Saturday, January 20th, 2018

Liam Payne & Rita Ora – For You

Hey so Louis isn’t the only 1Der to have a song right now…


[Video]
[4.27]
Scott Mildenhall: Ye gods — a Liam Payne song that doesn’t make its own jokes! Instead, it’s subtly evocative of a bygone era of trance hits. There are definitely hints of “Adagio for Strings”, but what it rips off in glorious style is “Airwave”. He had everything but the girl, she had Everything But The Girl; it’s a match made made in enlivening bombast.
[8]

Alfred Soto: Modern pop relishes a piss elegance, represented by electronically manipulated space; it’s the dream of Bryan Ferry’s late eighties records made streamed flesh. Substitute Louis for Zayn, Halsey for Rita Ora, or The Weeknd for Zayn and Ariana Grande for Halsey, each competing for best delivery of global weltschmerz, legible in Shanghai and Carson City.
[3]

Maxwell Cavaseno: Of all the One Direction members, Liam Payne has been (rather strangely in some respects, rather predictably in others) been the one who’s most visibly struggled to find his solo footing; Zayn’s failed upwards, Louis has been relatively conservative, the other two are doing pretty well. And ironically, who might be a better foil for him than the biggest Struggle Celebrity of UK Pop for a minute herself? A lyrical mess, with some real siren-piercing synths that deserved better, both of these two sound haplessly thrashing in their attempt to try and scrape together a hit based out of egads, another Directioner’s prior success. If only some of that neediness and desperation translated to the record to make it feel more poignant.
[3]

Alex Clifton: This shouldn’t work at all. Liam’s entire solo career so far has been a bore and Rita, bless her, tries her best but somehow gently misses the mark. In terms of a “sexy” song for the Fifty Shades franchise, this is a spectacular failure–those bombastic synths kill the mood. But this is oddly enough maybe the best song I’ve ever heard from either party, and certainly more interesting than the snoozefest that was “I Don’t Wanna Live Forever.” Liam works best when he’s not trying to prove he’s had sex, and Rita sounds buoyed up by the enthusiastic synth backing. It’s unexpected ecstacy. I wish this were for Eurovision and not for Fifty Shades, but I’ll take it.
[6]

Isabel Cole: Can’t believe the L*rries are so fixated on “Freddie is a doll” that they’ve totally missed the obvious 1D baby-related conspiracy staring us all in the face: management’s desperate and foolhardy attempt to convince us that Liam Payne has ever had sex. Wake up, sheeple! #stopmodest
[3]

Austin Brown: A perfectly okay slice of anthemic lust-pop, except Liam Payne, a Build-A-Bear trying to masquerade as a sex doll, is in it. I never thought I’d be so relieved to hear Rita Ora’s blandly tasteful voice in my life.
[4]

Ryo Miyauchi: Praise be to the Fifty Shades franchise for sticking to their own brand of baroque tragedy pop throughout their movie soundtracks. Only three years since the first film, both the fatalism and IMAX loudness already sound like a relic of its time next to the passive EDM-pop ushered by Jack U and Chainsmokers. The last installment is a very pale torchbearer to the series of beautiful disasters. Even the chorus of brass feels outwardly synthetic, like it knows it’s a self-parody to continue this franchise at this point.
[4]

Katherine St Asaph: OK, hear me out: Pretend “Never Be the Same” is the actual movie tie-in (might as well be), that Rita Ora is Carly Rae Jepsen, and Liam Payne is the dude you ignore like Justin Bieber or Adam Young. Then hate yourself, probably, but what’s more context-appropriate than a masochistic exercise?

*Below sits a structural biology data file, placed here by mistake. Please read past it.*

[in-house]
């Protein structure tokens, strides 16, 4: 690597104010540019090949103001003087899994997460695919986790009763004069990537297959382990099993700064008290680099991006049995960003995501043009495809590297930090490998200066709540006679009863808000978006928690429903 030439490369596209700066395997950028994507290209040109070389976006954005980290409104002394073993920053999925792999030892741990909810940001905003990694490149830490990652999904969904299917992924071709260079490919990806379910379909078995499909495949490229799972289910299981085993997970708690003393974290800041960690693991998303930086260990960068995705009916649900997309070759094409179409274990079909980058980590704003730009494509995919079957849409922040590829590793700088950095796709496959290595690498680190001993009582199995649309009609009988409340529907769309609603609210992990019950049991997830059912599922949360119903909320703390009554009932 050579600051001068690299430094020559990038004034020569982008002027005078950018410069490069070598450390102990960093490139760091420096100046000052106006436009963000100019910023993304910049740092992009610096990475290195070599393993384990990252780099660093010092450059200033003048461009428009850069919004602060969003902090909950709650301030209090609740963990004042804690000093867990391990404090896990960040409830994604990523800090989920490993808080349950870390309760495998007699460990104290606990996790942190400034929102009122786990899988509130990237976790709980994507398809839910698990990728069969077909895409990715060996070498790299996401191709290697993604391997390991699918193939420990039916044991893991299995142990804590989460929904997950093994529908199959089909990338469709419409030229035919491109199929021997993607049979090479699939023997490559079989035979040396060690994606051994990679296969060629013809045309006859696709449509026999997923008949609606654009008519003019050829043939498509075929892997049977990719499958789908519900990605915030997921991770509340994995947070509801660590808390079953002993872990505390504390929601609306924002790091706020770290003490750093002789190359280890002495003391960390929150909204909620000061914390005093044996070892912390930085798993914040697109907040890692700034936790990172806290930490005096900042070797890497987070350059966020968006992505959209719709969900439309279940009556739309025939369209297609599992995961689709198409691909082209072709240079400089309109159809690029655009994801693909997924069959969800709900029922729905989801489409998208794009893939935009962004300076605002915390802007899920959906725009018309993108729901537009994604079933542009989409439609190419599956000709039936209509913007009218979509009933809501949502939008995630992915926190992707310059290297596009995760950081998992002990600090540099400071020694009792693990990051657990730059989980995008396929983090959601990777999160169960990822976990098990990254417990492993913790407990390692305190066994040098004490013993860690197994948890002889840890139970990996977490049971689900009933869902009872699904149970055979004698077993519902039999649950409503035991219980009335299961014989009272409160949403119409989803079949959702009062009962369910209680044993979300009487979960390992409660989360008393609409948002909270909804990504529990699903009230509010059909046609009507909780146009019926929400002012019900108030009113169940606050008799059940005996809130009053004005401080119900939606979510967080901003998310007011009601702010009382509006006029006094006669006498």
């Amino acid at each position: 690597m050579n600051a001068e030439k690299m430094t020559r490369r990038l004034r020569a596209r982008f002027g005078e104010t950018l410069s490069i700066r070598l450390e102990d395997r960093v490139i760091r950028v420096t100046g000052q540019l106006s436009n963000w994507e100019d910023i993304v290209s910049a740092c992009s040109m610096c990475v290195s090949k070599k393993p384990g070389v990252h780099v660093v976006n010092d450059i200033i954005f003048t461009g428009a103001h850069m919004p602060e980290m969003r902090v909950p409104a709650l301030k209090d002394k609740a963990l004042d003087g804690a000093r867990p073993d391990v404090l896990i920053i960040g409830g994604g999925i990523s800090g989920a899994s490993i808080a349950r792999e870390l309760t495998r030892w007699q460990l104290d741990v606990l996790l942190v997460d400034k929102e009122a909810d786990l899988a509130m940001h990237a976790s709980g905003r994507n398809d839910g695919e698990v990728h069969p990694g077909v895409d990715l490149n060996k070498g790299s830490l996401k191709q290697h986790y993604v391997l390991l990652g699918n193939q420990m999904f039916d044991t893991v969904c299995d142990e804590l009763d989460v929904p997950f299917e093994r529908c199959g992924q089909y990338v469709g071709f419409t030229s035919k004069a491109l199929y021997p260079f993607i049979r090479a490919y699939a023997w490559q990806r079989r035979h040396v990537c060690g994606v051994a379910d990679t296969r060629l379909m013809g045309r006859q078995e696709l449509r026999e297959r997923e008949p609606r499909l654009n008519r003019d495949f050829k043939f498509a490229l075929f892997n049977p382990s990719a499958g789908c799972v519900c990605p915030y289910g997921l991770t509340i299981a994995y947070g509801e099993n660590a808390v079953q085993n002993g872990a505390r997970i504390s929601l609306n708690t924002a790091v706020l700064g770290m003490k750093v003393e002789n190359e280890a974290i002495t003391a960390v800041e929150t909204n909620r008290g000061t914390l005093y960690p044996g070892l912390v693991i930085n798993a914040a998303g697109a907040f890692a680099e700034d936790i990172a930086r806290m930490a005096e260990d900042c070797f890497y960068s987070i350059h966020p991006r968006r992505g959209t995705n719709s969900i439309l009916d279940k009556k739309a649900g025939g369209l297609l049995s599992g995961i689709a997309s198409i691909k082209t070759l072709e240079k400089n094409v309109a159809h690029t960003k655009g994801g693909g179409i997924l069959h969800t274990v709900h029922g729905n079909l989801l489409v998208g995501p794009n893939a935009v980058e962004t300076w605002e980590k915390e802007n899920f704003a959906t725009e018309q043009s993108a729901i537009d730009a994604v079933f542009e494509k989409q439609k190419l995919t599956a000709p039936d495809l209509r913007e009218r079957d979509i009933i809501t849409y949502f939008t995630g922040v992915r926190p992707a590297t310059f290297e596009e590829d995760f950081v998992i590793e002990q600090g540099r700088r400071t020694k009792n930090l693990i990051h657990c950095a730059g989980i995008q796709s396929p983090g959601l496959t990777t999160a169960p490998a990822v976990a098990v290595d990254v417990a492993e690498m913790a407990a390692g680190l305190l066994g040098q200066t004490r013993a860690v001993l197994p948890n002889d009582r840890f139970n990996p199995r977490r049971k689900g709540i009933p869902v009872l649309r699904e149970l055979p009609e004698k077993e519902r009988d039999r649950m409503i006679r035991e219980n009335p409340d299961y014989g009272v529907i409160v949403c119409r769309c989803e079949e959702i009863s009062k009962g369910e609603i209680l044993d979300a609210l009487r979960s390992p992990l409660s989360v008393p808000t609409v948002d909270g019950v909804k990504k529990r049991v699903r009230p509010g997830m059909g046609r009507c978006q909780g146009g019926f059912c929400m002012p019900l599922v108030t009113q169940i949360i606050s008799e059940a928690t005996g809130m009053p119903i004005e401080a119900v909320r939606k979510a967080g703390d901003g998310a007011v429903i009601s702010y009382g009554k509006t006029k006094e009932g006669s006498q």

[7]

Will Adams: Sure, Ali Payami opened the project file for Ariana Grande’s “Touch It,” bumped up the tempo a bit and called it a day. But the dark pop template gives off way more heat than the glurge of “Love Me Like You Do” or “I Don’t Wanna Live Forever” ever did, and both Liam and Rita act the part convincingly.
[7]

Ashley John: Well, if you look at this as an adventurous spin on the Fifty Shades audiobook, it isn’t as bad.
[2]

Stephen Eisermann: When songs are this blatantly bad and boring, I often mind myself drifting off and imagining what the writing session for what said song must’ve been like. Here’s how I imagine this one went:
HEAD WRITER: Ok, everyone, for this exercise I am going to say a simple phrase or description of a feeling and we are going to try and write a song around it. How does that sound?
WRITERS 2/3: Ok, for sure.
HEAD WRITER: Great. For this first one, close your eyes and imagine the feeling of staring blankly at a screen, having just finished a movie at the theatre, getting ready to stand up, feeling totally disappointed in a way that reminds you of that terrible night a couple of weeks ago that started at the bar when you went home with this guy, but not because he was cute, more bec–
WRITER 2: [whispering] so much for short descri–
HEAD WRITER: DO NOT INTERRUPT ME I AM THE HEAD WRITER AND YOU ARE NOT. As I was saying, you only went with him because you, well, you have needs too and it’s — it’s nothing to be embarrassed about, it’s just been a while so you can’t be too picky or you’ll be, you know, still hurting [tears start flowing] and and and, it wasn’t great, you know, but I guess it did the job? Right? No…. no it didn’t do the job. You still feel empty. So you walk out of the theatre, but you make sure to refill your large drink because you paid $7 for it and you’ll be damned if you paid that much for a drink and entrance just to feel like… well, like that.
[HEADWRITER WIPES TEARS]
[WRITERS 2 AND 3 ARE QUIET BUT BOTH CRINGING]
HEAD WRITER: So, yes, write a song that feels like that.
[0]

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